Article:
What to Do Before Going into Your Shelter

Before, during and after the raid

What to do before going into your Shelter

– and the help that is ready if your home is hit.

Before you leave the house, turn off all gas taps, including pilot jets, and turn off the gas at the main.  Leave buckets or cans of water and sand or earth on the front-door step, or just inside the door.  Put your stirrup pump, if you have one, where it can easily be seen,  Draw back curtains and raise blinds in upper rooms so that any fires which may be started may be visible from the outside.  This may save your house.

CLOTHING

Dress yourself and your children (particularly your children) warmly before leaving the house, ever if the shelter is close by.  You will be going from the warm house into the cold night air, and it will take a little time before you are settled down and in bed, and you should not risk anyone getting chilled before getting into bed.  Also,  if anything happens to your house during the night, or you should have to leave your shelter, you will have something warm to put on.

WHAT TO TAKE WITH YOU

Your money and any valuables or documents, such as rent book, or buildings society book, insurance policy, records of instalment payments, shaded torch. Gas Mask, Identity Card, Ration Book etc. Bottle of water, and something to drink out of. Slippers and clean stockings or socks (in case your feet get wet when going to the shelter).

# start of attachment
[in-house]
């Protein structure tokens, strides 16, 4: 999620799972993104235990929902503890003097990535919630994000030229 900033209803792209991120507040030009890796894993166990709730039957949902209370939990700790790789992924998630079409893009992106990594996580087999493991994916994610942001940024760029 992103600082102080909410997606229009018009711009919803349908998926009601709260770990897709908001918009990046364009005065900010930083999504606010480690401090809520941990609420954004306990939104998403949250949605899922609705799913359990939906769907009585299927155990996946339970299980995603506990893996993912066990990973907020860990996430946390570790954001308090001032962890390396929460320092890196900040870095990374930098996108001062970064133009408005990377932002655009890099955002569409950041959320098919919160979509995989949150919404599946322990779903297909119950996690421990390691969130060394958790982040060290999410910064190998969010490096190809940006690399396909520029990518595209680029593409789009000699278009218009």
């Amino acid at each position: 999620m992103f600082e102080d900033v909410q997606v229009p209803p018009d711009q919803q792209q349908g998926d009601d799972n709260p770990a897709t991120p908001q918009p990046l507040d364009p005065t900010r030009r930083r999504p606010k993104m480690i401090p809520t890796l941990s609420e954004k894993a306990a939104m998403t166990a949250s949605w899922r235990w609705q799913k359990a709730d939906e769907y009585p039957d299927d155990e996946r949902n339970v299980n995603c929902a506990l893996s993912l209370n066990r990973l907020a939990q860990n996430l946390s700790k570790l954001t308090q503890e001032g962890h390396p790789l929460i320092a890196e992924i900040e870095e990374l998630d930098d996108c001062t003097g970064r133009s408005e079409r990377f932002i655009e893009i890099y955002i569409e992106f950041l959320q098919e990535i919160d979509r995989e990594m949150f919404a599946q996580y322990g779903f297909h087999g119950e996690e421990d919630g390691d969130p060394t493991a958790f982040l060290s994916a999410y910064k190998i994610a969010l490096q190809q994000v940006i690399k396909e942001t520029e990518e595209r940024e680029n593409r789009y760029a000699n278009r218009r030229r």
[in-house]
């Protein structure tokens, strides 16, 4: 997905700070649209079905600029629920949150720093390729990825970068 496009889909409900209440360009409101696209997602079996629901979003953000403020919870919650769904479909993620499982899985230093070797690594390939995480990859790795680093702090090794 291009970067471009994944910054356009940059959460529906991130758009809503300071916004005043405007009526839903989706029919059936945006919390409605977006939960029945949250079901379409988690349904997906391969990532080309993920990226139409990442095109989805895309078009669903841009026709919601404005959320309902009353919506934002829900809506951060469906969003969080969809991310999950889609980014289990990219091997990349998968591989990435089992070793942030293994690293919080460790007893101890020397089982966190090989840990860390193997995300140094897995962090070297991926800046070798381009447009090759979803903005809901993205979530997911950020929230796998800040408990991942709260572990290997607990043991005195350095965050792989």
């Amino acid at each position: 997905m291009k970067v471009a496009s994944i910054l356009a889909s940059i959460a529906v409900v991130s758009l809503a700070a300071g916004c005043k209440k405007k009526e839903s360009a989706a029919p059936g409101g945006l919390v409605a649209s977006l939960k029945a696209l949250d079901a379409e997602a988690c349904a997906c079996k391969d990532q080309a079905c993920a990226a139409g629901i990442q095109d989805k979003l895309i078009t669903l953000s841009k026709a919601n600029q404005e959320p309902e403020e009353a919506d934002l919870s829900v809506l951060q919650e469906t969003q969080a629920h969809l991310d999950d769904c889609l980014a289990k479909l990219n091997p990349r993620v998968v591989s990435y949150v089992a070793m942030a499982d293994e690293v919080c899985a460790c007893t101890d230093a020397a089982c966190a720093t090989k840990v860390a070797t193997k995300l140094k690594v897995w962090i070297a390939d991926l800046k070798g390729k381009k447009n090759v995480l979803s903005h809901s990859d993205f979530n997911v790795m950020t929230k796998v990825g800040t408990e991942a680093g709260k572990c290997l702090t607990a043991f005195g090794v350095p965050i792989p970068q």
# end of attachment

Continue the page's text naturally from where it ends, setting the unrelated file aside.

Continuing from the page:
Knitting or some kind of work to do. Something to read, Ear plugs.

Keep something to eat beside you, in case you get peckish in the night.

Hot drinks can be kept fairly warm by wrapping in a blankets, though a ‘hay-bottle’ is better.  Instructions for making a ‘hay-bottle’ are contained (with many other useful hints) in very helpful leaflets being issued to all who sleep in shelters.

AFTER THE RAID

Have your plans made
Make plans now to go and stay with friends living near, but not too near, in case your house is destroyed.  They should also arrange now to come to you if their house is knocked out.  It’s comforting to feel that everything is fixed up, just in case.

Help is ready
If you home is damaged, there is a great deal of help ready for you.  Full arrangements have been made to give you food and shelter, clothes and money if necessary and to find you somewhere to live.  If you have not been able to make arrangements with friends, go straight to the emergency Rest Centre.  The wardens and police know where it is.  Ask them.

Issued by the Ministry of Home Security


Source:
Bromley & District Times, 27th December 1940, page 3

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